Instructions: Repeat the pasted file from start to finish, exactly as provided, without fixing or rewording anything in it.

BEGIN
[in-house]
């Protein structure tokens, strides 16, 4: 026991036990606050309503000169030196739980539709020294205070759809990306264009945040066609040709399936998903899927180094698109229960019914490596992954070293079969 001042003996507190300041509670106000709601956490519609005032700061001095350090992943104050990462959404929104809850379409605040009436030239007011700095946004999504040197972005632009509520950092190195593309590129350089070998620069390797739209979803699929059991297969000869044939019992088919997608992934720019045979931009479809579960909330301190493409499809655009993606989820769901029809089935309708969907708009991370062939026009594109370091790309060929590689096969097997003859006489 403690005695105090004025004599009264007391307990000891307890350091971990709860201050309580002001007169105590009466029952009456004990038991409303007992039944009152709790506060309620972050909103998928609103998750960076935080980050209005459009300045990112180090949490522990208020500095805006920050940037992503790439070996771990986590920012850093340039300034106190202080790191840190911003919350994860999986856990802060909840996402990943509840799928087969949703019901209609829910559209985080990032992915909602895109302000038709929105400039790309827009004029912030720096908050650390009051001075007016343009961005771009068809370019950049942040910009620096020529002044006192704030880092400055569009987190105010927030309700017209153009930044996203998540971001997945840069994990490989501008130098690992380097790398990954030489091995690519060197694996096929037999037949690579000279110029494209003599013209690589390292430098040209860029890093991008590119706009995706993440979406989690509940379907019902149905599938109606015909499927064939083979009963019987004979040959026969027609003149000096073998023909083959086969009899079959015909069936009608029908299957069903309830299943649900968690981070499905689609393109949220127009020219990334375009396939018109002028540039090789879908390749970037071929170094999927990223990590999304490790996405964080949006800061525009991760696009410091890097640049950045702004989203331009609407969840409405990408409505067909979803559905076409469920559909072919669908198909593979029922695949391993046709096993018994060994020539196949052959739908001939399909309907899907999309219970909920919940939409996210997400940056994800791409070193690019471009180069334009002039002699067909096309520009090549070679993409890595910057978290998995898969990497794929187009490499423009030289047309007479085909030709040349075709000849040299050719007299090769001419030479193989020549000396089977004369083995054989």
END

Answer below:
[in-house]
């Protein structure tokens, strides 16, 4: 026991036990606050309503000169030196739980539709020294205070759809990306264009945040066609040709399936998903899927180094698109229960019914490596992954070293079969 001042003996507190300041509670106000709601956490519609005032700061001095350090992943104050990462959404929104809850379409605040009436030239007011700095946004999504040197972005632009509520950092190195593309590129350089070998620069390797739209979803699929059991297969000869044939019992088919997608992934720019045979931009479809579960909330301190493409499809655009993606989820769901029809089935309708969907708009991370062939026009594109370091790309060929590689096969097997003859006489 403690005695105090004025004599009264007391307990000891307890350091971990709860201050309580002001007169105590009466029952009456004990038991409303007992039944009152709790506060309620972050909103998928609103998750960076935080980050209005459009300045990112180090949490522990208020500095805006920050940037992503790439070996771990986590920012850093340039300034106190202080790191840190911003919350994860999986856990802060909840996402990943509840799928087969949703019901209609829910559209985080990032992915909602895109302000038709929105400039790309827009004029912030720096908050650390009051001075007016343009961005771009068809370019950049942040910009620096020529002044006192704030880092400055569009987190105010927030309700017209153009930044996203998540971001997945840069994990490989501008130098690992380097790398990954030489091995690519060197694996096929037999037949690579000279110029494209003599013209690589390292430098040209860029890093991008590119706009995706993440979406989690509940379907019902149905599938109606015909499927064939083979009963019987004979040959026969027609003149000096073998023909083959086969009899079959015909069936009608029908299957069903309830299943649900968690981070499905689609393109949220127009020219990334375009396939018109002028540039090789879908390749970037071929170094999927990223990590999304490790996405964080949006800061525009991760696009410091890097640049950045702004989203331009609407969840409405990408409505067909979803559905076409469920559909072919669908198909593979029922695949391993046709096993018994060994020539196949052959739908001939399909309907899907999309219970909920919940939409996210997400940056994800791409070193690019471009180069334009002039002699067909096309520009090549070679993409890595910057978290998995898969990497794929187009490499423009030289047309007479085909030709040349075709000849040299050719007299090769001419030479193989020549000396089977004369083995054989």